Playing clave with your cymbal hand is a bit of a brain twister at first, but as with any independence idea in drumming, muscle memory will allow it to happen easily with enough practice. There are many exercises on this site that explore clave independence with your cymbal hand (just check out the “Clave” category), but this exercise is one that explores what it would be like if you could play VERY freely and improvise while maintaining Clave with your right hand.
Difficult. Challenging. Rewarding? If you wish to have this capability, then, the answer is “yes.”
Here’s the PDF: clave funk comping 1
Here’s one that I like. And because it is a 7 note idea, it moves around the bar in an interesting way.
The worksheet has two examples. Number one is the half measure version and number two is the whole measure version. Both examples have grooves included just for fun, but the grooves are just window dressing.
Here’s the PDF: Nasty Lick 54
Have you noticed that a lot of prominent players are moving away from traditional grip? Recently I’ve read interviews where Dave Weckl and Steve Smith each mention they are using matched grip more than they used to. Thomas Lang has gone so far as to say that Traditional Grip is “a curse.”
Much of what I’ve read indicates that the main issue these players have is one of power.
More specifically, the awkwardness of the grip when powerful backbeats are needed can cause injury.
And I agree. This is my complaint with the grip. You simply can not gracefully get the same power on the drum kit with Traditional Grip.
But I still continue to use Traditional Grip in a significant amount of my playing because I’ve developed so much facility that way. But I understand why Lang feels the way he does. The reason the grip has continued to be used is part and parcel in the name itself. Tradition has created a lineage that gets followed despite the needs of modern playing.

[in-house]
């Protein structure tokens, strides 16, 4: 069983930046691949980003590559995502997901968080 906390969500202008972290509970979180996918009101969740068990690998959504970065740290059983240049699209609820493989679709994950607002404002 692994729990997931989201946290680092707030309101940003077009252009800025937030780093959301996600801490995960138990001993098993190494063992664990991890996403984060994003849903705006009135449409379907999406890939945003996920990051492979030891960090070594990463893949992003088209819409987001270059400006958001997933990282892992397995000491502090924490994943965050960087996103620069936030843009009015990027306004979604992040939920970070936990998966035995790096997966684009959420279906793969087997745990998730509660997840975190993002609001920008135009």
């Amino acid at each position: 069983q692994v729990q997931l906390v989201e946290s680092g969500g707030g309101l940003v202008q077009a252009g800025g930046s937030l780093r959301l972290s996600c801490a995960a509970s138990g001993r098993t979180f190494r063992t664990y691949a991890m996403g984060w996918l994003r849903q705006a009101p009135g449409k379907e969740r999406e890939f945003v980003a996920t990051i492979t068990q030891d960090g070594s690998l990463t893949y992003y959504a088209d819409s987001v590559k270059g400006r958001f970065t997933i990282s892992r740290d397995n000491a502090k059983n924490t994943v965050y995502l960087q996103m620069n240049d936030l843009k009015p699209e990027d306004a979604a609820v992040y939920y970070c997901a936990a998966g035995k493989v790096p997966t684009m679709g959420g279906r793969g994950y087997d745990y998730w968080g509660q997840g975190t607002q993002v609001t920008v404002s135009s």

And the history, which is the primary reason that Traditional Grip persists, does not account for the change in style of music and the greater need for power that the prevalence of rock and pop drumming requires.
To explain this, let me tell you about how and why I made decisions on hand grips up until now. When I first started playing drums, my primary drumming role models were John Bonham, Neil Peart and Peter Criss.
They all played Matched Grip and so I learned by imitating. For many years I played only Matched Grip.
Later, I discovered the virtuosic playing of Gadd, Colaiuta, Weckl, Williams and Rich. I became obsessed with acquiring more technique. I asked myself, “If all of the greatest drummer technicians play Traditional Grip, shouldn’t I?”
The answer was a resounding “yes.” In fact, it was a no brainer. I did not need to know anything other than the fact that Steve Gadd, Vinnie Colaiuta, Dave Weckl, Tony Williams and Buddy Rich all primarily used that grip. No knowledgeable drummer would argue about these being among the greatest hand technicians in the history of the instrument.
Now, let’s explore some more drumming history. In all likelihood, the drummers named above chose their grip preferences for the very same reasons that I did! Their drumming idols used Traditional Grip and they were just mimicking them. But most of their idols were jazz drummers. That has been documented in many interviews with these giants.
What makes all of this somewhat ludicrous is that the only reason Traditional Grip even exists—and now we’re going back even earlier in history—has to do with drummers marching in the military.
When the earliest marching snare drummers played, they created Traditional Grip. Like many new ideas, necessity became the mother of invention. The way the snare drum hung off of the marching drummer’s body resulted in a downward slanting playing surface. Matched Grip would simply not be practical in this situation. Hence, the birth of Traditional Grip.
And that invention had been passed down through a long lineage of drummers, including myself and many of you, simply because a significant number of prominent drummers became incredibly good at using that grip.